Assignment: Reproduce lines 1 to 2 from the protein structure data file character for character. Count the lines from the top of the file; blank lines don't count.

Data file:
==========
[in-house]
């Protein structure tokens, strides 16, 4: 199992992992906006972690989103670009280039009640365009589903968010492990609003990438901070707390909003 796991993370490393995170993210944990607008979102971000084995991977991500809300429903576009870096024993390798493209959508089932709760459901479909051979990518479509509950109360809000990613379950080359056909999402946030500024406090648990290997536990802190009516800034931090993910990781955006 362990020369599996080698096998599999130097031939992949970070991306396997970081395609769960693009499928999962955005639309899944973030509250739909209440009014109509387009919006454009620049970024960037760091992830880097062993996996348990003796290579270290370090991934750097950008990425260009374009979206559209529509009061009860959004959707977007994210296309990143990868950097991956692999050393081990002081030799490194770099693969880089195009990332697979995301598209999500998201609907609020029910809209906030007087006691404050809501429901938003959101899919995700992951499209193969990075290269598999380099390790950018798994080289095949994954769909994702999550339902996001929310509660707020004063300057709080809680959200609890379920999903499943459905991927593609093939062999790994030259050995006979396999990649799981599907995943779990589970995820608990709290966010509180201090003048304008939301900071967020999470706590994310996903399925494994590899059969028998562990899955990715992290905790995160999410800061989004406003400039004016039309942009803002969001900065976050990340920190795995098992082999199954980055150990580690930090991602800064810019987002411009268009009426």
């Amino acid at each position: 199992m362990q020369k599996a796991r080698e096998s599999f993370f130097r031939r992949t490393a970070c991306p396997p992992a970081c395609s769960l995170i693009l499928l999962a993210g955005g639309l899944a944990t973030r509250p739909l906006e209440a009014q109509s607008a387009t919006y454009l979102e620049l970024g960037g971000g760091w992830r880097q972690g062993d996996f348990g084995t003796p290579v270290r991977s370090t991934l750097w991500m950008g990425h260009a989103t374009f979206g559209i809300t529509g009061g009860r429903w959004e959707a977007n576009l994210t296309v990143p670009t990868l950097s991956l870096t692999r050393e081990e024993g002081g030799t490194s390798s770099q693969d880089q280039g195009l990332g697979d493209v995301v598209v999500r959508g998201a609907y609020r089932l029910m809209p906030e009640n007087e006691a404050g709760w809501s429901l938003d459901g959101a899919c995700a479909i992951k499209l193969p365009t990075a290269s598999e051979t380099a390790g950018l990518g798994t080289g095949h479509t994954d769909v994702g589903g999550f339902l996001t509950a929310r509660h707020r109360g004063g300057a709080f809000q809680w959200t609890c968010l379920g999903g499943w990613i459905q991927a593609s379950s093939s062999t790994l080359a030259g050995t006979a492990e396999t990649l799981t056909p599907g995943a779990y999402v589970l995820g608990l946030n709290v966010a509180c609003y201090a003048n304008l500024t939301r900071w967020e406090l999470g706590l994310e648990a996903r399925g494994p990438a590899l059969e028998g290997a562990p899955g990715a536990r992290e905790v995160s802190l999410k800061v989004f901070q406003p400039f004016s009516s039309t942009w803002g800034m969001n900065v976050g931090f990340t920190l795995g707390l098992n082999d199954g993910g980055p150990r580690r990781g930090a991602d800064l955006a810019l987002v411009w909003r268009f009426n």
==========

[in-house]
């Protein structure tokens, strides 16, 4: 199992992992906006972690989103670009280039009640365009589903968010492990609003990438901070707390909003 796991993370490393995170993210944990607008979102971000084995991977991500809300429903576009870096024993390798493209959508089932709760459901479909051979990518479509509950109360809000990613379950080359056909999402946030500024406090648990290997536990802190009516800034931090993910990781955006 362990020369599996080698096998599999130097031939992949970070991306396997970081395609769960693009499928999962955005639309899944973030509250739909209440009014109509387009919006454009620049970024960037760091992830880097062993996996348990003796290579270290370090991934750097950008990425260009374009979206559209529509009061009860959004959707977007994210296309990143990868950097991956692999050393081990002081030799490194770099693969880089195009990332697979995301598209999500998201609907609020029910809209906030007087006691404050809501429901938003959101899919995700992951499209193969990075290269598999380099390790950018798994080289095949994954769909994702999550339902996001929310509660707020004063300057709080809680959200609890379920999903499943459905991927593609093939062999790994030259050995006979396999990649799981599907995943779990589970995820608990709290966010509180201090003048304008939301900071967020999470706590994310996903399925494994590899059969028998562990899955990715992290905790995160999410800061989004406003400039004016039309942009803002969001900065976050990340920190795995098992082999199954980055150990580690930090991602800064810019987002411009268009009426």